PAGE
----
VMI Professor Heads Wheelchair Project
LEXINGTON, Va., April 15, 2022—USMC retired Col. Woodson “Woody” A. Sadler, Jr. '66, adjunct professor of civil & environmental engineering at Virginia Military Institute, has a heart for those who are wheelchair bound and spent his spring furlough this year giving the “gift of mobility” in Peru.
For 25 years, Sadler has been a member of Rotary International, a humanitarian service organization which brings together business and professional leaders to provide community service, promote integrity, and advance world understanding, goodwill, and peace. When he served as the organization’s district governor for western Virginia and eastern Tennessee in 2012-13, he got the district involved with the Wheelchair Foundation, a charitable foundation whose goal is to provide a free wheelchair to every child, teen, and adult worldwide who needs one but has no means to acquire one.
According to the Wheelchair Foundation, there are 100 million people in need of a wheelchair worldwide. In addition, for every person waiting for a wheelchair, there are six caregivers tasked with laboriously carrying that person everywhere they need to go. So, for every wheelchair donated, there is relief for a total of seven people.
Since Sadler’s involvement with the Wheelchair Foundation, his district has sent over 3,200 wheelchairs to Latin America. Their goal is to send a container of 264 wheelchairs to a country in Latin America every year. Each container costs $42,000 to send. When the wheelchairs arrive to their country of destination, members of the local Rotary International club pick up the wheelchairs from the port of entry and are responsible for delivering them to the city or village of the wheelchair recipients. Local social workers in each city or state are responsible for the application process in identifying people in need of a wheelchair.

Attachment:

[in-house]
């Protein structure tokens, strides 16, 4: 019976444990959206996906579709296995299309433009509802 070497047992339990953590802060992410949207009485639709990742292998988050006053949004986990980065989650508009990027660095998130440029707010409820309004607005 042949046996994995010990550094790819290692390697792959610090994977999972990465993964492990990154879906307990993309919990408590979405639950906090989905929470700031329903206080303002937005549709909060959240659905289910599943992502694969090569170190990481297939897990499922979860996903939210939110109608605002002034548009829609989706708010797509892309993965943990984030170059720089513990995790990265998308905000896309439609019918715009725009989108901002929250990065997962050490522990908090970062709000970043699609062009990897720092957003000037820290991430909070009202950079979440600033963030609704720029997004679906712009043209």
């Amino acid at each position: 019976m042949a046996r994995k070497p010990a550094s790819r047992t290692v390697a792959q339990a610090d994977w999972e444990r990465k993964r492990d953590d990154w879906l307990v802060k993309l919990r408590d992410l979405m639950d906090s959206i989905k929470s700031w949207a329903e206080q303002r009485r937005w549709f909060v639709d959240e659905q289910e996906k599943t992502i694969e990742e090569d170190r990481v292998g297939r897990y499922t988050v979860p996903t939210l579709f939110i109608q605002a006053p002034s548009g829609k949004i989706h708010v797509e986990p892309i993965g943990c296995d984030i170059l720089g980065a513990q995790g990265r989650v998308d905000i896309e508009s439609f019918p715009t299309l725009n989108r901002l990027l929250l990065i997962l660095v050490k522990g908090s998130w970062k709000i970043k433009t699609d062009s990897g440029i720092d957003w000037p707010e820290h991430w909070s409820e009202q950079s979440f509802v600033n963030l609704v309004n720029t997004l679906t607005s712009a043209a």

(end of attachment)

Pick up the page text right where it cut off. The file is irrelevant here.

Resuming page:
A delegation of 16 Rotarians from Sadler’s district traveled with him to Peru, at their own expense, to personally meet each wheelchair recipient. “Each trip lasts one week. We spend four days delivering wheelchairs and three days is dedicated to fellowship with the people of the country. It is equally important to build a culture of friendship, to understand people of different nationalities, to break bread together and promote peace,” said Sadler.
Often the delegation must journey to remote villages to deliver wheelchairs. One mayor in a small village in Peru so overwhelmed with gratitude for the delegation traveling to his town declared, “Thank you! Nobody ever comes out this far.”
So far Sadler and his delegation have traveled to six destinations including the Caribbean, Guyana, Columbia, Guatemala, Peru, and Mexico. If enough funds are raised by July, Sadler plans to deliver wheelchairs by Christmas to either Medellín, Columbia or Equator.
Many members of the delegation are eager to go on additional trips, which they find to be inspirational and emotionally moving. Sadler recalled one exceptionally touching episode while visiting a hospital in Columbia where many servicemen were convalescing after losing legs. “The limbs were lost because the military is tasked with eradicating plants used for illegal drug production. Drug cartels place landmines at the base of the plants, so when the serviceman pulls the plant up, the landmine explodes. When I stopped at the bedside of one man who could not speak English but had a translator app on his cell phone, he simply lifted his phone up to me and it read, ‘thank you.’”
Donations to Sadler’s wheelchair project may be made online by going to wheelchairfoundation.org and clicking the donate button, then choosing “Rotary District 7570 Wheelchair Project” at the donation application dropdown. All donations are tax deductible.
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